This is a healthy development, particularly if it gets the TSA to back down: "But the new pat-downs have prompted a growing backlash among pilots and flight attendants, civil liberties groups and security-weary passengers who say the touching goes too far.'It's more than just patting you down. It's very intrusive and very insane. I wouldn't let anyone touch my daughter like that,' said Marc Moniz of Poway, Calif., who is planning to accompany his daughter's eighth-grade class from San Diego to Washington in April. 'We're not common criminals.'"
At some point, the growing intrusiveness of pre-flight security checks was bound to become more than airline passengers would tolerate, and perhaps we're getting to that point. And if we are, then the TSA should back off. Why? Because it's the passengers who are incurring the risk if they decide to live with lower levels of security screenings on flights: They're the ones who might be taken hostage, or see their plane used as a missile, or blown up in the sky. Americans are smart people: They think about these things. And if they're weighing the certain loss of dignity in a TSA patdown versus the almost-infinite odds they'll be on the plane AlQaeda attacks, perhaps the government should respect that calculation.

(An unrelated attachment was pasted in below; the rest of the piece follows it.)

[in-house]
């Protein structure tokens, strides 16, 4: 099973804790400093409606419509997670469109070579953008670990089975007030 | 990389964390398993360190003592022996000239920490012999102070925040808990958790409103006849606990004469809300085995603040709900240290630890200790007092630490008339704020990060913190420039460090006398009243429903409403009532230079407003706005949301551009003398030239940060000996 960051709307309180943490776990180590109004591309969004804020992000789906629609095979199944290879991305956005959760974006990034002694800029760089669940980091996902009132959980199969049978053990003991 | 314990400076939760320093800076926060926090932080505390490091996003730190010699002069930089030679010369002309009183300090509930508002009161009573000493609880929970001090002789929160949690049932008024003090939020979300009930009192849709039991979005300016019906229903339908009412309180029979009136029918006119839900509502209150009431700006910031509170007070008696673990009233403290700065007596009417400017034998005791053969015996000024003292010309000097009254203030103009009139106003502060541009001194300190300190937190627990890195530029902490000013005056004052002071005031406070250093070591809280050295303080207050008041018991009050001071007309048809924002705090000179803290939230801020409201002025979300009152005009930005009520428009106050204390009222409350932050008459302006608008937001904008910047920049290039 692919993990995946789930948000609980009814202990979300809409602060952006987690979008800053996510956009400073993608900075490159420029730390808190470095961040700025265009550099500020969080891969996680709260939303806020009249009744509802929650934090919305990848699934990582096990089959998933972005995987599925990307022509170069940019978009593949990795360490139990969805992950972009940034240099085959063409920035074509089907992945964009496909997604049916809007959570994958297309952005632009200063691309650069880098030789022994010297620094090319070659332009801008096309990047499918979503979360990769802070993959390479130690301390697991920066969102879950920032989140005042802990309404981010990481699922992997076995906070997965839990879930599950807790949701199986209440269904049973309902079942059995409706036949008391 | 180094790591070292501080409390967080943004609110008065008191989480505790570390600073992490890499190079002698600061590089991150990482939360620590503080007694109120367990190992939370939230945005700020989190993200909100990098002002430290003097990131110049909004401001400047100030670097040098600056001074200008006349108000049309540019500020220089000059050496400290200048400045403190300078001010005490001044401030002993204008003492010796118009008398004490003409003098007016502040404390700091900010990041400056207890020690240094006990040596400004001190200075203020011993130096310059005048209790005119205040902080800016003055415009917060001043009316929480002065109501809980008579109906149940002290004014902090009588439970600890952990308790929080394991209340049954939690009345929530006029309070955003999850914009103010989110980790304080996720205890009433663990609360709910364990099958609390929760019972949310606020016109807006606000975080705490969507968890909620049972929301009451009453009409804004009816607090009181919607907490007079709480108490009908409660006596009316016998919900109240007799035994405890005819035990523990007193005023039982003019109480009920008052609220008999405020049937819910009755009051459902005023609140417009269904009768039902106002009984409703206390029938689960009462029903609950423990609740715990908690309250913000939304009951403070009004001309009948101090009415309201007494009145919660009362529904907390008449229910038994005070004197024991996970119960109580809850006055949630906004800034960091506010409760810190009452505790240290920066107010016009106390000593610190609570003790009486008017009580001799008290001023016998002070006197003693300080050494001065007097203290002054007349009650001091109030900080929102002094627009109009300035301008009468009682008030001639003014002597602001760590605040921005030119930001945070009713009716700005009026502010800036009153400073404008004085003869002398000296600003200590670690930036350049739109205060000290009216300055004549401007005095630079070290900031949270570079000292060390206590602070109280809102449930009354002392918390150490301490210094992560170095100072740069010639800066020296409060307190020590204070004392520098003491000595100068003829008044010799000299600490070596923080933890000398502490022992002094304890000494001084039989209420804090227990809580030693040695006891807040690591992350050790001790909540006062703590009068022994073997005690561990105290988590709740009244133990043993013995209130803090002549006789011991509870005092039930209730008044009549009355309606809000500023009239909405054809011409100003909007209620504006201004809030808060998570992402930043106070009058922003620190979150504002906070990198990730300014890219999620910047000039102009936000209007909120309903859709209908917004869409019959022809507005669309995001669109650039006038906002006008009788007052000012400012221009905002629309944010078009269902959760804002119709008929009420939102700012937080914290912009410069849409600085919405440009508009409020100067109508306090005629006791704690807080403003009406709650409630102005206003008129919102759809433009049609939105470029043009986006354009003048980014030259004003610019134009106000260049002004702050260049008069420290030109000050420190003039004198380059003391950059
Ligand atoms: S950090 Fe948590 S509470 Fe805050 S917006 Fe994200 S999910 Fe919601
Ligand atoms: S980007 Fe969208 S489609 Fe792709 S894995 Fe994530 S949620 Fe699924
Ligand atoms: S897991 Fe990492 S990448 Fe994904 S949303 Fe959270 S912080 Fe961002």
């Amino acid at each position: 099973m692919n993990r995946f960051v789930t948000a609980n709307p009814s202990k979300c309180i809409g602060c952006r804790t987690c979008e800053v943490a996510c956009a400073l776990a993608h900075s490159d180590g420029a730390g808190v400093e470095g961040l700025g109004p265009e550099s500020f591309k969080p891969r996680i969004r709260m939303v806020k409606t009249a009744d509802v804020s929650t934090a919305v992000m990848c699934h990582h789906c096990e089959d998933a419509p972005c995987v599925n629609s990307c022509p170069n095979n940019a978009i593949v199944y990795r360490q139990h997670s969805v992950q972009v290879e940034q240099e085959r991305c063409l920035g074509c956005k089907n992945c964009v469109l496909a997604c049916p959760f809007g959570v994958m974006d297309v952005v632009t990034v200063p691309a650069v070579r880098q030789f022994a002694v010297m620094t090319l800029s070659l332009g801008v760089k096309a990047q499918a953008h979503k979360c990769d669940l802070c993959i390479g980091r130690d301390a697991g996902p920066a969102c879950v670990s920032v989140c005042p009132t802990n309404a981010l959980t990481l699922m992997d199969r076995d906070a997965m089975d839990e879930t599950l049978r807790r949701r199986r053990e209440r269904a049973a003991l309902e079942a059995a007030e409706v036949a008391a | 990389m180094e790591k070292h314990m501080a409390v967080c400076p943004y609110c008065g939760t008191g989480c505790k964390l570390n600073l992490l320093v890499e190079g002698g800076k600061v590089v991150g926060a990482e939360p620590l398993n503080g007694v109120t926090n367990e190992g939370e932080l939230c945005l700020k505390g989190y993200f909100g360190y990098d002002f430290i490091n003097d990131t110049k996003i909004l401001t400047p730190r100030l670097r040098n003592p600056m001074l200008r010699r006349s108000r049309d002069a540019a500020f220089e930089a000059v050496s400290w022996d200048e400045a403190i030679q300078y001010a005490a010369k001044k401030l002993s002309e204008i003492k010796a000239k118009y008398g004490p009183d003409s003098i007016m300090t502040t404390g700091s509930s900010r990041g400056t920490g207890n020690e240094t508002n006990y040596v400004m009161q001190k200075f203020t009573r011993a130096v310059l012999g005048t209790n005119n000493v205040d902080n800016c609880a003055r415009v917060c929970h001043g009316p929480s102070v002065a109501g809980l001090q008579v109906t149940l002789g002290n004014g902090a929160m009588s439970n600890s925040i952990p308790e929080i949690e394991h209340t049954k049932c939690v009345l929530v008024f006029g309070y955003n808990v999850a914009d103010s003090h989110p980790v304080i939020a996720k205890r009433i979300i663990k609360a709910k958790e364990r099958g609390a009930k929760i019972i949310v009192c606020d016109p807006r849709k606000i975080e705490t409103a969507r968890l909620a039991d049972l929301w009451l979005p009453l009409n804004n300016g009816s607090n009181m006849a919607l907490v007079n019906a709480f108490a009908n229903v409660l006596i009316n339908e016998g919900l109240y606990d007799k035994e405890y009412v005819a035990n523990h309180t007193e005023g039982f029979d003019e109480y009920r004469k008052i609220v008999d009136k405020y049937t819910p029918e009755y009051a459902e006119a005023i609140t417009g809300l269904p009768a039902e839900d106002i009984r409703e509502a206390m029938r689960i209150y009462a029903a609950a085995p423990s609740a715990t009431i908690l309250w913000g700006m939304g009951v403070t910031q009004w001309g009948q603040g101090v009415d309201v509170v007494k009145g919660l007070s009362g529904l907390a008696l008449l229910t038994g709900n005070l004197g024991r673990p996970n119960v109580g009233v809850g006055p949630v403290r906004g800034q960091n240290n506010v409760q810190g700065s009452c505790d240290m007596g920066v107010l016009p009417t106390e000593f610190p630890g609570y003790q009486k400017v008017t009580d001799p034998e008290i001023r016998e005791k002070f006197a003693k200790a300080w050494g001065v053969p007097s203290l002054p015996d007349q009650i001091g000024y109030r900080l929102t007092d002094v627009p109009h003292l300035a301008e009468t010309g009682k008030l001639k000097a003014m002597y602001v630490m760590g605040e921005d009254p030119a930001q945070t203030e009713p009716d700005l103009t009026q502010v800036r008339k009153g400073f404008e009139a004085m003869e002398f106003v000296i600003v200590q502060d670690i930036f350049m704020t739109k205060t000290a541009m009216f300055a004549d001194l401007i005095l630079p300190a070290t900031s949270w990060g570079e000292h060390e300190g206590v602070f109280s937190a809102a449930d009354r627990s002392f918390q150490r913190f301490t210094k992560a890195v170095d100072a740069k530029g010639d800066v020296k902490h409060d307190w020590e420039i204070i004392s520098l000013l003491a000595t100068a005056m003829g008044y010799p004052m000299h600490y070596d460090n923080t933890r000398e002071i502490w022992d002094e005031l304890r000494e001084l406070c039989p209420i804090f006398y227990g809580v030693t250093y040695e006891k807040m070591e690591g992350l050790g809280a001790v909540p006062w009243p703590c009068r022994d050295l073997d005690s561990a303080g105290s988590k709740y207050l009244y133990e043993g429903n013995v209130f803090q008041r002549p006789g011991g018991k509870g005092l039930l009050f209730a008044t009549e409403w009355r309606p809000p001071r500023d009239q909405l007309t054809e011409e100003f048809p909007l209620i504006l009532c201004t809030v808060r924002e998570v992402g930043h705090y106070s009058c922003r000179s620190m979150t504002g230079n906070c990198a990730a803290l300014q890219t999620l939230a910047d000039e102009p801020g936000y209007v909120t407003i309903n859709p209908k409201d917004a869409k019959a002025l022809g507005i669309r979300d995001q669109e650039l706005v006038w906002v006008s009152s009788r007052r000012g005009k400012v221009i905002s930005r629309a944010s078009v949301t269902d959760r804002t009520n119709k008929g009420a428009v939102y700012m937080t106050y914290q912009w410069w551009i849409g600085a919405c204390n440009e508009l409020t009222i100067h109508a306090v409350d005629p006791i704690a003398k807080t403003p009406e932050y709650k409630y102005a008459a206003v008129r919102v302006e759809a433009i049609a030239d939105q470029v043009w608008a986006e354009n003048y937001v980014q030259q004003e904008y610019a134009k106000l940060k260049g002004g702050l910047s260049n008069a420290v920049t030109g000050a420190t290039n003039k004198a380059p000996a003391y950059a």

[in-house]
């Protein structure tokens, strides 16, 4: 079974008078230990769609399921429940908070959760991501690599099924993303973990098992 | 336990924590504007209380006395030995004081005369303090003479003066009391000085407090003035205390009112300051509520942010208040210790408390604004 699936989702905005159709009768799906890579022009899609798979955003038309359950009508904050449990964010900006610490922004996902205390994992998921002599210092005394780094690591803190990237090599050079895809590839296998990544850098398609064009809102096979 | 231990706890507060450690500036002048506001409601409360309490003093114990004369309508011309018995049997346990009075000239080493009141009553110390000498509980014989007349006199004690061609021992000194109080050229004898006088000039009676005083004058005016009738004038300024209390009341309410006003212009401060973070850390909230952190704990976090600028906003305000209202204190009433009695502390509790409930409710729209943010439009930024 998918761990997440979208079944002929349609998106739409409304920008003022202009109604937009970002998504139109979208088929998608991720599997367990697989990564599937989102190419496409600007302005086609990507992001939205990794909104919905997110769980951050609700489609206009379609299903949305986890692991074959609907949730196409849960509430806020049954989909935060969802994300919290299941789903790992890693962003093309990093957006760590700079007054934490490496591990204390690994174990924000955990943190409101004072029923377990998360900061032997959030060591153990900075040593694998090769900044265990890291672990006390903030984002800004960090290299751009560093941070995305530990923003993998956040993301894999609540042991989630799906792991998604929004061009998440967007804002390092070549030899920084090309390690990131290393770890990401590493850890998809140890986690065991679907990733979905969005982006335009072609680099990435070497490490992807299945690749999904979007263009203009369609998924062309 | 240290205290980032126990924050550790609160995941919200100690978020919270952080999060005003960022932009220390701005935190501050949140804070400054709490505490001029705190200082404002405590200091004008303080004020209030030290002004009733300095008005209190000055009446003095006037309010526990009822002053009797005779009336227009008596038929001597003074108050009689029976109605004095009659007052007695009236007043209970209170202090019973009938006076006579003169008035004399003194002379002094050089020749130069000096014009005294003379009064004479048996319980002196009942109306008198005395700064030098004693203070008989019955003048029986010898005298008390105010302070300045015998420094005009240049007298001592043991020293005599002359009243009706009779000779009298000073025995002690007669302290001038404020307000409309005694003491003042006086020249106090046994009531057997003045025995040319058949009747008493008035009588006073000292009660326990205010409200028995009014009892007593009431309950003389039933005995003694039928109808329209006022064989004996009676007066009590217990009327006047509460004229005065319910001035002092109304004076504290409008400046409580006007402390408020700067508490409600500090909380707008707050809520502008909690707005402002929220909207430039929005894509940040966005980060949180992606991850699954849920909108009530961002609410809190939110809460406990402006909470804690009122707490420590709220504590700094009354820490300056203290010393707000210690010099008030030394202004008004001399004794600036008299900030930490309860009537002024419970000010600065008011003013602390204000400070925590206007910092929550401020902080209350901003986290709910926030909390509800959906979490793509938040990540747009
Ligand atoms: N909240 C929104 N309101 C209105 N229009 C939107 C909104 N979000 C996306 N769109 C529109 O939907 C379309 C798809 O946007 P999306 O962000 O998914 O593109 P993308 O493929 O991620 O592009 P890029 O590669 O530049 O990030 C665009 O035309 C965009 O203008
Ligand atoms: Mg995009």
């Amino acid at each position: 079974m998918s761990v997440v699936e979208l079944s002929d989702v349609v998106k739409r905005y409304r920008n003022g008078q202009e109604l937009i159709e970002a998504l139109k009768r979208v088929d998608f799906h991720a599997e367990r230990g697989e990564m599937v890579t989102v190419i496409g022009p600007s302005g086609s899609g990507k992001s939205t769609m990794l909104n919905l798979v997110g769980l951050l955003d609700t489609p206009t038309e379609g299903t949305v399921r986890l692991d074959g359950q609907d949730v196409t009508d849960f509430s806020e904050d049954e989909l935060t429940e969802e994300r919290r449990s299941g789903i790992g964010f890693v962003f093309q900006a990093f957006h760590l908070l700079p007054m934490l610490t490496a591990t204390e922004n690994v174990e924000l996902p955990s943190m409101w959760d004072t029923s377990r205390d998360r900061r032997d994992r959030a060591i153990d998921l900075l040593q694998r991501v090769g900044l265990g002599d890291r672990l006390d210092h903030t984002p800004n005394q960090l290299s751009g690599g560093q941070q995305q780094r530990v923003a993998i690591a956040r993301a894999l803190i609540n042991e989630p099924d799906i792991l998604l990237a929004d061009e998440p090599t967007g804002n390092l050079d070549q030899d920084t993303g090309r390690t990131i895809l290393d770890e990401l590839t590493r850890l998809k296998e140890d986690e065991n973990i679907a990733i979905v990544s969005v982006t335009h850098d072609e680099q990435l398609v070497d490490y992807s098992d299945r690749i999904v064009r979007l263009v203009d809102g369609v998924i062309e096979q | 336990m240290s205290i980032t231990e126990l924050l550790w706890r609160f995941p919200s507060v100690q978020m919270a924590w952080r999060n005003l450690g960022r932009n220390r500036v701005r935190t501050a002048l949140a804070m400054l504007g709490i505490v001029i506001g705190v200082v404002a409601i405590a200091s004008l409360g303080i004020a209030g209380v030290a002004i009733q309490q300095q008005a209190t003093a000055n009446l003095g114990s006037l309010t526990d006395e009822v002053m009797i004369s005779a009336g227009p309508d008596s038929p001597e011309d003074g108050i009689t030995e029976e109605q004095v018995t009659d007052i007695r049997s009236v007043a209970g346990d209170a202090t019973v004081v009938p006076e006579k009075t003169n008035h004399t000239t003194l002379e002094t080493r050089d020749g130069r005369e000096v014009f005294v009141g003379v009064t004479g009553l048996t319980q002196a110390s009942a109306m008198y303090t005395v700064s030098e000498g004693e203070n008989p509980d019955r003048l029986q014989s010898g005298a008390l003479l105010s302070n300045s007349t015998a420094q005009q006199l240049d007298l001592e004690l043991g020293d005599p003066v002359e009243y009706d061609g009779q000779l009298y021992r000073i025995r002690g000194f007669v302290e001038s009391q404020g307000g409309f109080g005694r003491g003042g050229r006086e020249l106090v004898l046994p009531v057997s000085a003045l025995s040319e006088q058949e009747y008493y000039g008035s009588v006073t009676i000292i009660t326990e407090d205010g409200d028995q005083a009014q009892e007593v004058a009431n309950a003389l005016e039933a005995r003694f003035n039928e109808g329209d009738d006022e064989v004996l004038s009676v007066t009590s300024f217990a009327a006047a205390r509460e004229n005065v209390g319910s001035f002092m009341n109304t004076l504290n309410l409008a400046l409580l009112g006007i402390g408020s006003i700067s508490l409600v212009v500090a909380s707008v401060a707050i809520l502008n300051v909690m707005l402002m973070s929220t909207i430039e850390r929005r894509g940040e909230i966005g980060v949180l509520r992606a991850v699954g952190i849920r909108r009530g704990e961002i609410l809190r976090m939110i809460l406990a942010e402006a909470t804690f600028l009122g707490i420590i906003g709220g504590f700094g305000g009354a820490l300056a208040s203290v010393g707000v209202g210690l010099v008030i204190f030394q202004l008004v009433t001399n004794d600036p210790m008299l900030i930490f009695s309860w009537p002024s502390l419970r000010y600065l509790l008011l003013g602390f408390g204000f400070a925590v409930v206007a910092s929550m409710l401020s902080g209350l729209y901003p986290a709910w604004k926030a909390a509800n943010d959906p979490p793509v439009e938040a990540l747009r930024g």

Related, a reader of Jim Fallows writes: "What bothers me is that I am on the verge of re-deploying from Afghanistan after a 10-month combat tour that involved having to deal with, among other things, conducting searches of local nationals when involved with security tasks within my Infantry company. At no time were we permitted or even encouraged to search children or women. In fact, this would have been considered an extreme violation of acceptable cultural practice and given the way word travels here, been a propaganda victory for the Taliban."
Unfortunately, we seem to believe that we can prevent another attack of terrorism if only we try hard enough, if only we tighten security a little more, if only we raise our defenses a little higher. That's ridiculous. It only takes one person to get through the system to be successful. It doesn't mean the system doesn't work: It means the system isn't perfect, because no system is. At some point, we're going to have to accept that's a part of life, and not worth a never-ending series of tradeoffs in which civil liberties and personal dignity always, always, always get the short end of the stick.